Azure Static HTML Architecture provides SaaS providers with a ready environment to build, deploy, and operate Web applications, freeing the providers of the need to buy, build, and maintain the supporting infrastructure. See: https://docs.microsoft.com/en-us/dotnet/standard/modern-web-apps-azure-architecture/common-web-application-architectures .
Primary elements of the Architecture include:
- Azure Active Directory.
- Application development, deployment, and execution environment.
- Azure SQL Database
- Azure Blob Storage (for Application and Web Server log files).
- Azure Management Portal
The SaaS customer in this architecture faces multiple security issues and options. The primary security issue is three players in the model and their varied security roles and responsibilities: Azure; the SaaS provider; and the Customer itself. The following is a broad division of security responsibilities:
- Microsoft Azure: Security and testing/assurance of the Azure architecture including SSAE 16 audits and reporting.
- SaaS Provider: Secure DevOps; Azure Security assurance and testing; SaaS Web application security and testing; SaaS customer baseline security standards and enforcement; implementation of client security options; and SSAE 16 audit and reporting on its Web application security and controls including development, maintenance, and support processes.
- SaaS Customer: Identity and access management for its SaaS users; selection and implementation of security options; data security; and SaaS Web application security assurance.
Note that we added above what might be considered a unique requirement on the SaaS Provider...to define and enforce baseline security standards on its customers (in a multi-tenant solution), even in those instances in which customers have a dedicated SQL database. Azure and other cloud providers offer a variety of more and less secure features, and SaaS customers that implement strong security could be at risk of compromise due to customers that choose weaker security options. We would argue that the SaaS provider has a responsibility to assure that all of its customers comply with a security baseline to establish security controls for the benefit of all of its customers.
Looking at the security options, we make the following security recommendations, many of which may equally apply to other Azure architectures and other cloud providers:
- Identity & Access Management
- Use Azure Strong Passwords.
- Use Azure Multi-Factor Authentication.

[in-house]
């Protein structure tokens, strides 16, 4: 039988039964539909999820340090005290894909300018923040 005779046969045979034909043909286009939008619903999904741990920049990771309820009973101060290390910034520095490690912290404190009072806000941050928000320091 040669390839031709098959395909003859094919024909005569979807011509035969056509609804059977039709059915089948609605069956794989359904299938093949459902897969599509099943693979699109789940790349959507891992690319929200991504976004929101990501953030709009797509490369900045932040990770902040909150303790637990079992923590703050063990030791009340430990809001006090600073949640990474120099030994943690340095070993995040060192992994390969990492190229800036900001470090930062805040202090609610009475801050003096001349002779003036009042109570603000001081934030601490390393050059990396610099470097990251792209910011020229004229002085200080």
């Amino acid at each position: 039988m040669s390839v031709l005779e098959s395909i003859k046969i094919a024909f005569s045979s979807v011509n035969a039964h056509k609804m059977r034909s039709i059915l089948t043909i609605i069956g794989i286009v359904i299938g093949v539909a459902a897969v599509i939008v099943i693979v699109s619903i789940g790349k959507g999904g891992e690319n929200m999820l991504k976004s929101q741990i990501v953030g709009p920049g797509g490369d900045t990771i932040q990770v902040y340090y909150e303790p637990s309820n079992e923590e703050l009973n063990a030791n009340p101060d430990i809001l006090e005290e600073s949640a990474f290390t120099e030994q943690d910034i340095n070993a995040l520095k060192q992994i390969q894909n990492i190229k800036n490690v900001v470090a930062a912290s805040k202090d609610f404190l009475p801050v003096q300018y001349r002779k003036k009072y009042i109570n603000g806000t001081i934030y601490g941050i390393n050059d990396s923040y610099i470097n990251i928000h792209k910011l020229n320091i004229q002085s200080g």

- Self-Administer user accounts and roles; provision roles using a least-privilege approach.
- Assure the encryption of sign on credentials from user entry to the Web application.
- Secure HTTP and Session Cookies: Security for HTTPS and cookies continue to evolve. Verify that against a best-practice source (owasp.org) that your SaaS provider has implemented highly secure configurations.
- File Transfer: Use Azure Managed File Transfer instead of SFTP.
- SQL Database:
- Use Azure Transport Layer security (Data in Motion).
- Use Azure TDE encryption (Data at Rest).
- Store encryption keys in the Azure Key Vault. If required, Azure also provides a Hardware Security Module using Azure Key Vault
- For password-based encryption, define and secure your own encryption passwords.
- Database & Data Security
- Use Azure Data Discovery & Classification to identify and enable focused auditing of sensitive data.
- Actively maximize the use of Azure SQL database Auditing and Threat Detection capabilities.
- Establish procedures to collaborate with your SaaS provider's Security Operations Center or Technical Support team on the investigation and resolution of security incidents and alerts.
- If required, Azure also provides fine-grained security at the Row and Cell level, and data masking capabilities.
The above list highlights certain critical security controls, but it is not exhaustive. Customers of SaaS applications should complete their security due diligence in advance of a purchase of the solution. This does not necessarily result in a Go/No-Go decision, but it certainly should result in the selection of higher than lower security options. To that end, the prospective SaaS customer should:
- Research and identify relevant security options and configurations.
- Ask your SaaS provider for specific security and secure configuration information: How does the provider secure encryption passwords and keys? Don't accept simple answers such as “We use HTTPS.” Ask to see the provider's secure configuration script for HTTPS and cookies.
- Obtain your SaaS provider's commitment to your specific security requirements, secure configurations, and security procedures in your services agreement and/or supporting service level agreements.